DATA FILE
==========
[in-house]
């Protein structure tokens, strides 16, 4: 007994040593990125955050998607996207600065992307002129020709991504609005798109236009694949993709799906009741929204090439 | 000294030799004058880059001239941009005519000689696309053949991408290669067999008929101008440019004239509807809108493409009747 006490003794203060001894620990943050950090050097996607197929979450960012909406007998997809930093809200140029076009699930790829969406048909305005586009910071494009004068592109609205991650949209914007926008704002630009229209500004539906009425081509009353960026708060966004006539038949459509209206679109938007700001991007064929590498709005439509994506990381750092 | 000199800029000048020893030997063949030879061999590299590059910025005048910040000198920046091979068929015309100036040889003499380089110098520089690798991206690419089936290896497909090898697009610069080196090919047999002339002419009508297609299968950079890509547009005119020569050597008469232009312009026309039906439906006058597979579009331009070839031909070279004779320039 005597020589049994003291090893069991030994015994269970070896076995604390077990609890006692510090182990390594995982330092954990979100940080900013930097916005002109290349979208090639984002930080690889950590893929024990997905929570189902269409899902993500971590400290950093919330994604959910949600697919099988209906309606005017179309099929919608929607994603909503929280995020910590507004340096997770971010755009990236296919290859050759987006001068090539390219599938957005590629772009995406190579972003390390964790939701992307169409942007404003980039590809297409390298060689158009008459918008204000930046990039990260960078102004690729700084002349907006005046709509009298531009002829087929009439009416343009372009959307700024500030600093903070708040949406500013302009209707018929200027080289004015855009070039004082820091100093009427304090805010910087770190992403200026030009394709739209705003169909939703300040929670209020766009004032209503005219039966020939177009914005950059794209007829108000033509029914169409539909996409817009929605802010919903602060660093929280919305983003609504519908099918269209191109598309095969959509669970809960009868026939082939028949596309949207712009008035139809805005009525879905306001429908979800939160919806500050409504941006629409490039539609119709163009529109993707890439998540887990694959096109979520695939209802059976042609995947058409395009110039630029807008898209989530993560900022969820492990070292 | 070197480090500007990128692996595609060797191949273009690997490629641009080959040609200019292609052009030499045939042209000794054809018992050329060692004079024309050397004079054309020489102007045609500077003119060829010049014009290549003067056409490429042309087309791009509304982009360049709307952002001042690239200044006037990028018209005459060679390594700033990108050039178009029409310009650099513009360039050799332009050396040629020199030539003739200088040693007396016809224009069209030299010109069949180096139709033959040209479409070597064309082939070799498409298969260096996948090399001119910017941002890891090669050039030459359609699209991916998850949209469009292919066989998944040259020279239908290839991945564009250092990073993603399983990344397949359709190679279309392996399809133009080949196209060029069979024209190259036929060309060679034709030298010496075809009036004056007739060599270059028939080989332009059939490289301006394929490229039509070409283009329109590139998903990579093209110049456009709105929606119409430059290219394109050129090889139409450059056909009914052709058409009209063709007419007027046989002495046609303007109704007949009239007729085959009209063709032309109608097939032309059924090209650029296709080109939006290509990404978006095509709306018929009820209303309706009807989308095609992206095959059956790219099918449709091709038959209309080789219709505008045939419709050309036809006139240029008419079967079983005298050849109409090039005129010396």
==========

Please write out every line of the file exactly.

[in-house]
């Protein structure tokens, strides 16, 4: 007994040593990125955050998607996207600065992307002129020709991504609005798109236009694949993709799906009741929204090439 | 000294030799004058880059001239941009005519000689696309053949991408290669067999008929101008440019004239509807809108493409009747 006490003794203060001894620990943050950090050097996607197929979450960012909406007998997809930093809200140029076009699930790829969406048909305005586009910071494009004068592109609205991650949209914007926008704002630009229209500004539906009425081509009353960026708060966004006539038949459509209206679109938007700001991007064929590498709005439509994506990381750092 | 000199800029000048020893030997063949030879061999590299590059910025005048910040000198920046091979068929015309100036040889003499380089110098520089690798991206690419089936290896497909090898697009610069080196090919047999002339002419009508297609299968950079890509547009005119020569050597008469232009312009026309039906439906006058597979579009331009070839031909070279004779320039 005597020589049994003291090893069991030994015994269970070896076995604390077990609890006692510090182990390594995982330092954990979100940080900013930097916005002109290349979208090639984002930080690889950590893929024990997905929570189902269409899902993500971590400290950093919330994604959910949600697919099988209906309606005017179309099929919608929607994603909503929280995020910590507004340096997770971010755009990236296919290859050759987006001068090539390219599938957005590629772009995406190579972003390390964790939701992307169409942007404003980039590809297409390298060689158009008459918008204000930046990039990260960078102004690729700084002349907006005046709509009298531009002829087929009439009416343009372009959307700024500030600093903070708040949406500013302009209707018929200027080289004015855009070039004082820091100093009427304090805010910087770190992403200026030009394709739209705003169909939703300040929670209020766009004032209503005219039966020939177009914005950059794209007829108000033509029914169409539909996409817009929605802010919903602060660093929280919305983003609504519908099918269209191109598309095969959509669970809960009868026939082939028949596309949207712009008035139809805005009525879905306001429908979800939160919806500050409504941006629409490039539609119709163009529109993707890439998540887990694959096109979520695939209802059976042609995947058409395009110039630029807008898209989530993560900022969820492990070292 | 070197480090500007990128692996595609060797191949273009690997490629641009080959040609200019292609052009030499045939042209000794054809018992050329060692004079024309050397004079054309020489102007045609500077003119060829010049014009290549003067056409490429042309087309791009509304982009360049709307952002001042690239200044006037990028018209005459060679390594700033990108050039178009029409310009650099513009360039050799332009050396040629020199030539003739200088040693007396016809224009069209030299010109069949180096139709033959040209479409070597064309082939070799498409298969260096996948090399001119910017941002890891090669050039030459359609699209991916998850949209469009292919066989998944040259020279239908290839991945564009250092990073993603399983990344397949359709190679279309392996399809133009080949196209060029069979024209190259036929060309060679034709030298010496075809009036004056007739060599270059028939080989332009059939490289301006394929490229039509070409283009329109590139998903990579093209110049456009709105929606119409430059290219394109050129090889139409450059056909009914052709058409009209063709007419007027046989002495046609303007109704007949009239007729085959009209063709032309109608097939032309059924090209650029296709080109939006290509990404978006095509709306018929009820209303309706009807989308095609992206095959059956790219099918449709091709038959209309080789219709505008045939419709050309036809006139240029008419079967079983005298050849109409090039005129010396």